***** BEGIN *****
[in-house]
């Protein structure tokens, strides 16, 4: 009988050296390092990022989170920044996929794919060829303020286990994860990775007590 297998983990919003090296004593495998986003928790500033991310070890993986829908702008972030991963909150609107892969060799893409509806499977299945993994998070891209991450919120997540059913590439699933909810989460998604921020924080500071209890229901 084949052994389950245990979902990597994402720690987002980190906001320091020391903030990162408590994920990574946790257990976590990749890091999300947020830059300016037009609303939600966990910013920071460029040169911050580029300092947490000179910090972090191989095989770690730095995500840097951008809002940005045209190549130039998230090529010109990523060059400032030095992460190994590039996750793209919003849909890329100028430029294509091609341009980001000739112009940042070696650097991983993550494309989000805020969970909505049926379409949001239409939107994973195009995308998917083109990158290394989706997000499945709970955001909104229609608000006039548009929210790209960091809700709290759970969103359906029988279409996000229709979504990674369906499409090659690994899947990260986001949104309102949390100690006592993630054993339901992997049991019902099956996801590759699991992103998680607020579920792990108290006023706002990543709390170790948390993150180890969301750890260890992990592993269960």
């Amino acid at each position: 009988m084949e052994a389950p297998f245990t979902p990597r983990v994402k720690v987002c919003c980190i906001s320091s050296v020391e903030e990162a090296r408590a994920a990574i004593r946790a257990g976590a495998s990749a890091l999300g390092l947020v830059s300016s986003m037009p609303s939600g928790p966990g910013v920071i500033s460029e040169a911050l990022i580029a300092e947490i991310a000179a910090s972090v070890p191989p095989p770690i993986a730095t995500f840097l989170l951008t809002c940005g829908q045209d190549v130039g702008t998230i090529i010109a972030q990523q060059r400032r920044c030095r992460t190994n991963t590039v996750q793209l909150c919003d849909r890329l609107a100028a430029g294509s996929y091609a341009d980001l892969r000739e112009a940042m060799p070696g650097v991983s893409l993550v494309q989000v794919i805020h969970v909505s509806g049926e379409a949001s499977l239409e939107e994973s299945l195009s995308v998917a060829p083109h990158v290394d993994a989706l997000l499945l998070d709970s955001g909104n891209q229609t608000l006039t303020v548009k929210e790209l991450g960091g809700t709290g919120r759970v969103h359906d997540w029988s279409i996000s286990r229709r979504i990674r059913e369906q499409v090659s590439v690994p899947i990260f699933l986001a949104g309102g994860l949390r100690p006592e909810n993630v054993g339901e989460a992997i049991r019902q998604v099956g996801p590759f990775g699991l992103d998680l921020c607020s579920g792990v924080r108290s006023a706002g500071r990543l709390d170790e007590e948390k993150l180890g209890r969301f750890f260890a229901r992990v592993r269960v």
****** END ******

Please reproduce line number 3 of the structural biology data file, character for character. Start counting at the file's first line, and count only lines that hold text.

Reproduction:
């Amino acid at each position: 009988m084949e052994a389950p297998f245990t979902p990597r983990v994402k720690v987002c919003c980190i906001s320091s050296v020391e903030e990162a090296r408590a994920a990574i004593r946790a257990g976590a495998s990749a890091l999300g390092l947020v830059s300016s986003m037009p609303s939600g928790p966990g910013v920071i500033s460029e040169a911050l990022i580029a300092e947490i991310a000179a910090s972090v070890p191989p095989p770690i993986a730095t995500f840097l989170l951008t809002c940005g829908q045209d190549v130039g702008t998230i090529i010109a972030q990523q060059r400032r920044c030095r992460t190994n991963t590039v996750q793209l909150c919003d849909r890329l609107a100028a430029g294509s996929y091609a341009d980001l892969r000739e112009a940042m060799p070696g650097v991983s893409l993550v494309q989000v794919i805020h969970v909505s509806g049926e379409a949001s499977l239409e939107e994973s299945l195009s995308v998917a060829p083109h990158v290394d993994a989706l997000l499945l998070d709970s955001g909104n891209q229609t608000l006039t303020v548009k929210e790209l991450g960091g809700t709290g919120r759970v969103h359906d997540w029988s279409i996000s286990r229709r979504i990674r059913e369906q499409v090659s590439v690994p899947i990260f699933l986001a949104g309102g994860l949390r100690p006592e909810n993630v054993g339901e989460a992997i049991r019902q998604v099956g996801p590759f990775g699991l992103d998680l921020c607020s579920g792990v924080r108290s006023a706002g500071r990543l709390d170790e007590e948390k993150l180890g209890r969301f750890f260890a229901r992990v592993r269960v």